In the midst of a possibly historic season, Duke’s Gary Trent joins Trae Young in an exclusive category

Dating back to the 1992-93 season, only two ACC freshman have attempted at least five three-pointers per game, and shot at least 42 percent on those attempts. Back in 1994-95, Curtis Staples hit those benchmarks at Virginia; a few seasons later, Robert O’Kelley did the same at Wake Forest in 1997-98.

It’s been 20 years, but a new player is on pace to join this club: Duke’s Gary Trent.

The Blue Devils run the offense through Marvin Bagley and Wendell Carter; of course, Grayson is a high-usage and important piece on wing as well. Trent, however, is a wonderful spacing agent for this squad; his shooting and movement without the ball are critical for a Duke team that just doesn’t get up as many three-pointers as past teams. It’s a big part of why Duke ranks second nationally in adjusted offensive efficiency.


Welcome to the club…almost

For the season, Gary Trent is 60-of-138 on three-point attempts — 43.5 percent, No. 153 in the nation, per KenPom. Again, going back to the 1992-93 season, only nine ACC freshman have made 75 or more three-pointers in a season, according to Sports Reference.

Curtis StaplesVirginia94-9510342.2 3P%
Stephon MarburyGeorgia Tech95-968837 3P%
Robert O'KelleyWake Forest97-987741.4 3P%
Tony StockmanClemson00-017538.8 3P%
J.J. RedickDuke02-039540 3P%
Terrence OglesbyClemson07-088540.3 3P%
Malachi RichardsonSyracuse15-167935.3 3P%
Maverick RowanNC State15-168133.6 3P%
Brandon IngramDuke15-168041 3P%

Trent is well on his way to hitting this benchmark, too, with relative ease. In ACC play, the rookie wing has taken his game to another level: nearly 60 percent of his field goal attempts have come from beyond the arc (7.5 per game), and he’s connected on 49.3 percent (37-of-75) of those bombs. That ranks fourth in the league in ACC games.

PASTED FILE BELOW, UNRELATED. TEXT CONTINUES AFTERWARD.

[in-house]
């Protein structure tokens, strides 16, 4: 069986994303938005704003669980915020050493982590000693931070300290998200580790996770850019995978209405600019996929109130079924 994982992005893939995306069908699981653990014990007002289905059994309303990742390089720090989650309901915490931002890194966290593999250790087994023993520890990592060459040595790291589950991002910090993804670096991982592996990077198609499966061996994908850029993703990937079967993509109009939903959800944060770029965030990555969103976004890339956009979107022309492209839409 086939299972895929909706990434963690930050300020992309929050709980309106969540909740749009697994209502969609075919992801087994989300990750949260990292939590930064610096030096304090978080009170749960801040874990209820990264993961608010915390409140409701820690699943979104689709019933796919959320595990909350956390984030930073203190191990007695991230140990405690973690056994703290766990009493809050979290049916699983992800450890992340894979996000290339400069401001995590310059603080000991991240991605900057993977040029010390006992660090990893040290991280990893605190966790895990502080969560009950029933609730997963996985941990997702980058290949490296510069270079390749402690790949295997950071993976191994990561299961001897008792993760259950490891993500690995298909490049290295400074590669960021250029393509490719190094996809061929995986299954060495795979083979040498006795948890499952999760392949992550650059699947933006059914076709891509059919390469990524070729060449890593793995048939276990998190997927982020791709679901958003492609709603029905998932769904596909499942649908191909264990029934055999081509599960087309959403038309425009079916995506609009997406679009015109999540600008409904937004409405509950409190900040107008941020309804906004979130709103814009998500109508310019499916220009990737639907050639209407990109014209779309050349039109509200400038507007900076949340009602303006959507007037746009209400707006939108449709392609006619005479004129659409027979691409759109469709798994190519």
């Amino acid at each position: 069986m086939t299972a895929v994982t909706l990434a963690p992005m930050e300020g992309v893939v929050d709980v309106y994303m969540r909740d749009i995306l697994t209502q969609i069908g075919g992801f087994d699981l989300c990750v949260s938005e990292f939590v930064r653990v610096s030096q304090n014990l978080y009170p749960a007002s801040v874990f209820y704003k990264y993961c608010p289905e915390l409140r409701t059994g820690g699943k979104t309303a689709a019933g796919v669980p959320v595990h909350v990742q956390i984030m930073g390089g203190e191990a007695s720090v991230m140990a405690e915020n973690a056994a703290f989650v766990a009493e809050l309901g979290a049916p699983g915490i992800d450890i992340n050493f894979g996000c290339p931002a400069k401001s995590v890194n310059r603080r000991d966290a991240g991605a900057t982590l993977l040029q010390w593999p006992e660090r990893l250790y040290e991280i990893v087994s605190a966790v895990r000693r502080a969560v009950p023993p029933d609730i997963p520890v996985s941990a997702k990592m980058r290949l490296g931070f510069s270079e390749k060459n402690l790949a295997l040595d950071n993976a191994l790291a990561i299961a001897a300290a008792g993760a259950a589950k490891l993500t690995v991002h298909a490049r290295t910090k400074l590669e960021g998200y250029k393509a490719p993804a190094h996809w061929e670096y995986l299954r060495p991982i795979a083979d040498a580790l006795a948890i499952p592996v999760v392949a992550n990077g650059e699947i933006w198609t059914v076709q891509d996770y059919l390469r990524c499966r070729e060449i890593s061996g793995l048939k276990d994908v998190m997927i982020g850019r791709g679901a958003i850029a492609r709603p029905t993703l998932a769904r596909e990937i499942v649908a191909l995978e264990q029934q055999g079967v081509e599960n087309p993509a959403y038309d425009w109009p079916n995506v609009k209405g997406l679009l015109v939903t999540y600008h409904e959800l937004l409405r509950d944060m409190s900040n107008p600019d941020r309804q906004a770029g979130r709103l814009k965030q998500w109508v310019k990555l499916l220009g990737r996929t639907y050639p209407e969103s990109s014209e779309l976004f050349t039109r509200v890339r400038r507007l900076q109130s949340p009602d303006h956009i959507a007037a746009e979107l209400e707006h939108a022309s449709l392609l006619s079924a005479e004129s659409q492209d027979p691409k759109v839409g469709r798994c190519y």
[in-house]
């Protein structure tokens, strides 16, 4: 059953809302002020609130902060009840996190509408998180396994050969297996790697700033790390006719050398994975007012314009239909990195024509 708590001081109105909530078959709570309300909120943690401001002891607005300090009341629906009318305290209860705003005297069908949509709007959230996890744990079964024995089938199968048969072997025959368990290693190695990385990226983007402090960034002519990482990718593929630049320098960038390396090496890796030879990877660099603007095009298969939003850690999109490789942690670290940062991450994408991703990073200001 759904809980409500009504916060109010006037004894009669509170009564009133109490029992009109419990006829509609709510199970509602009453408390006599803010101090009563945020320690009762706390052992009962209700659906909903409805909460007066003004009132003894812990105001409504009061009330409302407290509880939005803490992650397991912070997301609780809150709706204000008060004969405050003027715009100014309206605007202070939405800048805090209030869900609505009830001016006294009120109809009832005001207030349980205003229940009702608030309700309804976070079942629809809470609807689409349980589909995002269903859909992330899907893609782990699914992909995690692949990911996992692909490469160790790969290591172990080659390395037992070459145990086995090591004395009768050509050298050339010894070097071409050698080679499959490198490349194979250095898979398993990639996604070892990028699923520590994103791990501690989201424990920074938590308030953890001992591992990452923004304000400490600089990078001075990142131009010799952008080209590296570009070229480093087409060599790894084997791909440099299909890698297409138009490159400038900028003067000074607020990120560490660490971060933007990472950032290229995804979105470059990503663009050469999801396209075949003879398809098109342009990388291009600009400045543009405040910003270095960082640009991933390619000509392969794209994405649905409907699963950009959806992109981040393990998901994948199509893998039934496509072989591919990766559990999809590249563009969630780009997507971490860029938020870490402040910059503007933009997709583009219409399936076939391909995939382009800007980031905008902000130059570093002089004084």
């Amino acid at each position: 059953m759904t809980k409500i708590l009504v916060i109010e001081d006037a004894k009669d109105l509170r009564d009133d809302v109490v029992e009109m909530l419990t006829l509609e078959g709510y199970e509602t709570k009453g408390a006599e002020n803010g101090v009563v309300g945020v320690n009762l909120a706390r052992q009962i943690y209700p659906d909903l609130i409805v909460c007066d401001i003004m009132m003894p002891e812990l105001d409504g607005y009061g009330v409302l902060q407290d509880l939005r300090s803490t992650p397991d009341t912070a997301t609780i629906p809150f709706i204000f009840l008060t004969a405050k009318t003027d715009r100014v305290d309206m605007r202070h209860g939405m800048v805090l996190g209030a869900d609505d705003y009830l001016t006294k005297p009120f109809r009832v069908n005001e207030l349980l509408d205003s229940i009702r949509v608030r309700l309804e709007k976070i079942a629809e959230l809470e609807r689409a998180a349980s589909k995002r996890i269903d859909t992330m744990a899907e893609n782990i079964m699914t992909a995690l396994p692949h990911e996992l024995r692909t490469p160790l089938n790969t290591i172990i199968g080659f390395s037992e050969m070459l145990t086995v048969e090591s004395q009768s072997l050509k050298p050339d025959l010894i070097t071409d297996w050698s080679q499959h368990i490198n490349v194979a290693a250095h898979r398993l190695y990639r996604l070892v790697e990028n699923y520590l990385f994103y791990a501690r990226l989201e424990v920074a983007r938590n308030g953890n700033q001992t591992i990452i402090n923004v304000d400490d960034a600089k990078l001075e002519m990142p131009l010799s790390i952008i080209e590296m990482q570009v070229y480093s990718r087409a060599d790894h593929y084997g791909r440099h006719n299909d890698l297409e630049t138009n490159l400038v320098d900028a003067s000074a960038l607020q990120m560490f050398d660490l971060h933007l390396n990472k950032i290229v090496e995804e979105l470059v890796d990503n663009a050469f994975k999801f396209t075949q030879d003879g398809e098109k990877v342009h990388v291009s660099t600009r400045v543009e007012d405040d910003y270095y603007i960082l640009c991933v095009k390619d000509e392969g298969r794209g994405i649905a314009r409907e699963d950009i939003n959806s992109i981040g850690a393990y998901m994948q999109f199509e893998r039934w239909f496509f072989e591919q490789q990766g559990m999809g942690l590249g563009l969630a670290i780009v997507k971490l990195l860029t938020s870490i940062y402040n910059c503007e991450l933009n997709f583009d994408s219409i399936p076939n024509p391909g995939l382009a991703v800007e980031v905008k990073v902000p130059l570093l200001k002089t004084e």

Currently, there are only three freshman in Division I basketball shooting 40 percent or better on at least six three-point attempts per game: Oklahoma’s Trae Young, Taylor Funk of Saint Joseph’s and Gary Trent.

Obviously, Young shoots a higher volume of three-pointer that are contested and/or off the dribble; he’s shooting more difficult shots than Trent. However, to be lumped into a range shooting category with Young is still rather impressive. (Getting to playing alongside Bagley and Carter certainly doesn’t hurt here — gravity, son!)


A 6-pack of 3-Cola

Over the last eight seasons, going back to 2010-11, Duke players have hit six or more three-pointers in a game 29 times. In only 22 career games, Gary Trent accounts for four of those performances — more than Seth Curry, Luke Kennard, Ryan Kelly, Jayson Tatum and Austin Rivers.

In fact, the only two Duke players to have more games of 6-plus triples are Grayson Allen (6) and Andre Dawkins (6). But both of those guys played over 120 career games. Quin Cook also had four career games of six or more three-pointers, too.


In the words of David Fizdale: “Take that for data!”

According to Synergy Sports, over 73 percent of Gary Trent’s attempts in the half-court have been jump shots. He’s been efficient on these looks, too. Trent is shooting 37.8 percent on these looks, with an effective rate of 52.4 percent — good for 1.05 points per possession, per Synergy.

Trent is one of only eight players so far this season to score at least 150 points in the half-court on jump shots. Here’s a look at the others:

  • Tyus Battle, 207 points
  • Kyle Guy, 203 points
  • Jerome Robinson, 164 points
  • Ky Bowman, 164 points
  • Joel Berry, 158 points
  • Grayson Allen, 153 points
  • Gary Trent, 150 points
  • Marcquise Reed, 150 points

The catch-and-shoot is his preferred method of getting the ball to the rim, too. According to Synergy, 98 of his 143 half-court jump shots are catch-and-shoots, and he has an effective shooting rate of 60 percent.

Amongst ACC players with at least 50 catch-and-shoots attempts, Trent ranks 11th in terms of effective field goal percentage — better than Grayson Allen, Kyle Guy, Justin Bibbs and Kenny Williams, to name a few.

The only two other freshmen in the top 20 of this group: Parker Stewart and Marcus Carr of Pittsburgh.


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